New transportation technologies depend on a tremendous amount of data, whether they’re self-driving cars, or connected vehicles that wirelessly share information with one another about road conditions, hazardous weather and work zones.
“Data is the new oil,” said Kenneth Leonard, director of the Department of Transportation’s Intelligent Transportation Systems Joint Program Office. “It’s not just tires and asphalt that move transportation. It’s the data. But the data is worthless unless you can do something with it.”
Until Ariel Gold joined the DOT, the data collected by the intelligent transportation systems program was quite limited, and made available months or years after a research project had been completed. In one instance, it took the department 1.5 years to publish 60 days’ worth of data from a connected vehicle test in Ann Arbor, Michigan, that was designed to improve safety and traffic flow, and provide information that semi-autonomous vehicles could use to prevent crashes, injuries and fatalities.
In the two years since Gold became the data program manager for the Joint Program Office, she has convinced state and local governments, private companies and grantees to share more data with DOT and one another. More importantly, she demonstrated that data-sharing through various platforms and websites is possible in real time, or near real time, using existing best practices and technologies.
“Her efforts helped the department and our stakeholders navigate a once-in-a-generation technology shift and redefine the federal role in accelerating the safe deployment of automated vehicles and other emerging technologies,’’ said Derek Kan, DOT’s undersecretary of transportation for policy.
Gold put her data-sharing process to the test during a connected-vehicle pilot project along Interstate I-80 in southern Wyoming, a vital freight and passenger corridor. Severe weather conditions— from blowing snow in winter to fog and high winds in summer—make it critical that drivers learn about road hazards, accidents and other issues as soon as they happen.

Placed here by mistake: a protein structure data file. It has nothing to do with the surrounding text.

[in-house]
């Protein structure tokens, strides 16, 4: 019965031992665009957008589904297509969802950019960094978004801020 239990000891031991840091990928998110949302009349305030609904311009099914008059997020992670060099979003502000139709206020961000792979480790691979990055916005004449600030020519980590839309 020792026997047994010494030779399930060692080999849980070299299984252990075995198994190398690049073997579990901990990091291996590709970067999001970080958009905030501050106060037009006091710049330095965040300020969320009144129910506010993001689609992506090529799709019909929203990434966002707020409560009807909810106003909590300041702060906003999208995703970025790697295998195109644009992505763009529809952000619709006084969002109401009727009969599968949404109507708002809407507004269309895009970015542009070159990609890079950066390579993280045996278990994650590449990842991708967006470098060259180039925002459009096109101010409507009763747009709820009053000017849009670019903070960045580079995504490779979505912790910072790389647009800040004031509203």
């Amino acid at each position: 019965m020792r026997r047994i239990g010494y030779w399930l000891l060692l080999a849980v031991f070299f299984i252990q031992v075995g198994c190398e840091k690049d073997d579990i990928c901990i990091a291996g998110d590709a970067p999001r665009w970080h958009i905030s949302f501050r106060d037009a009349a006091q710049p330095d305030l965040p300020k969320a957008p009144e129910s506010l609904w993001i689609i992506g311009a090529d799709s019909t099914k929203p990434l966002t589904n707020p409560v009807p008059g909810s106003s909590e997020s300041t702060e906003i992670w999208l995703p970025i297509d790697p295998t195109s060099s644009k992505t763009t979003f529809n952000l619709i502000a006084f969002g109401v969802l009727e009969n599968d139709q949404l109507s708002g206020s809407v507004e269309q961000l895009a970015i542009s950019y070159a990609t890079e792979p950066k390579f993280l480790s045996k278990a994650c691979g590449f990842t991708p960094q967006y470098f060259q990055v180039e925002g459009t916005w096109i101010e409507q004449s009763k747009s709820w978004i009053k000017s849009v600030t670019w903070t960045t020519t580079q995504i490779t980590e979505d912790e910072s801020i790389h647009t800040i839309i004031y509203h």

As part of the pilot, dedicated short-range radios were installed at points along I-80 as well as on trucks driving the route. The onboard units broadcast other connected vehicles’ speed and location, and alerted drivers about road conditions. Gold worked to ensure the pilot project used open source data-exchange software that increased interoperability and lowered costs.
Gold’s greatest challenge was convincing dozens of competing players in the transportation sector that data-sharing is crucial to vehicle safety. Achieving this goal comes down to gaining trust and proving that what she was asking a company to do was in its own best interest, she said.
In one instance, Gold conceptualized and implemented a platform to share data from Waze, the world’s largest community-based traffic and navigation app, across the department. In a creative pitch to Waze, Gold demonstrated that other sectors had done the kind of data-sharing she was seeking.
She pointed to the revolution in cancer research, where researchers worked through privacy and other concerns to make data more accessible. More patient data means more cancer treatments tailored to specific patients’ needs. In transportation research, more vehicle data means real-time information about how vehicles perform, which allows developers to create new safety standards and technologies.
The department is now expanding Gold’s accomplishments beyond connected vehicles to automated vehicles. In December 2017, Gold organized the Roundtable on Data for Automated Vehicle Safety, an important step in bringing together the automated vehicle community to accelerate data-sharing to enhance vehicle safety. Gold’s tenacity is reflected in the list of companies that attended the roundtable, most of which are direct competitors: Lyft, Uber, General Motors, Ford, Tesla, Toyota, Nissan, Daimler and Waze.
“She’ll be known as someone who brings together high-level leaders from various parts of industry to develop strategies that will benefit the American people,” said Vicki Hildebrand, DOT’s chief information officer.
Gold came to the federal government from Amazon, motivated by her desire to serve and make an impact. “Serving in government gives you the chance to drive impact at such a large scale,” she said. “It’s an exciting time to bring innovative practices into the public sector.”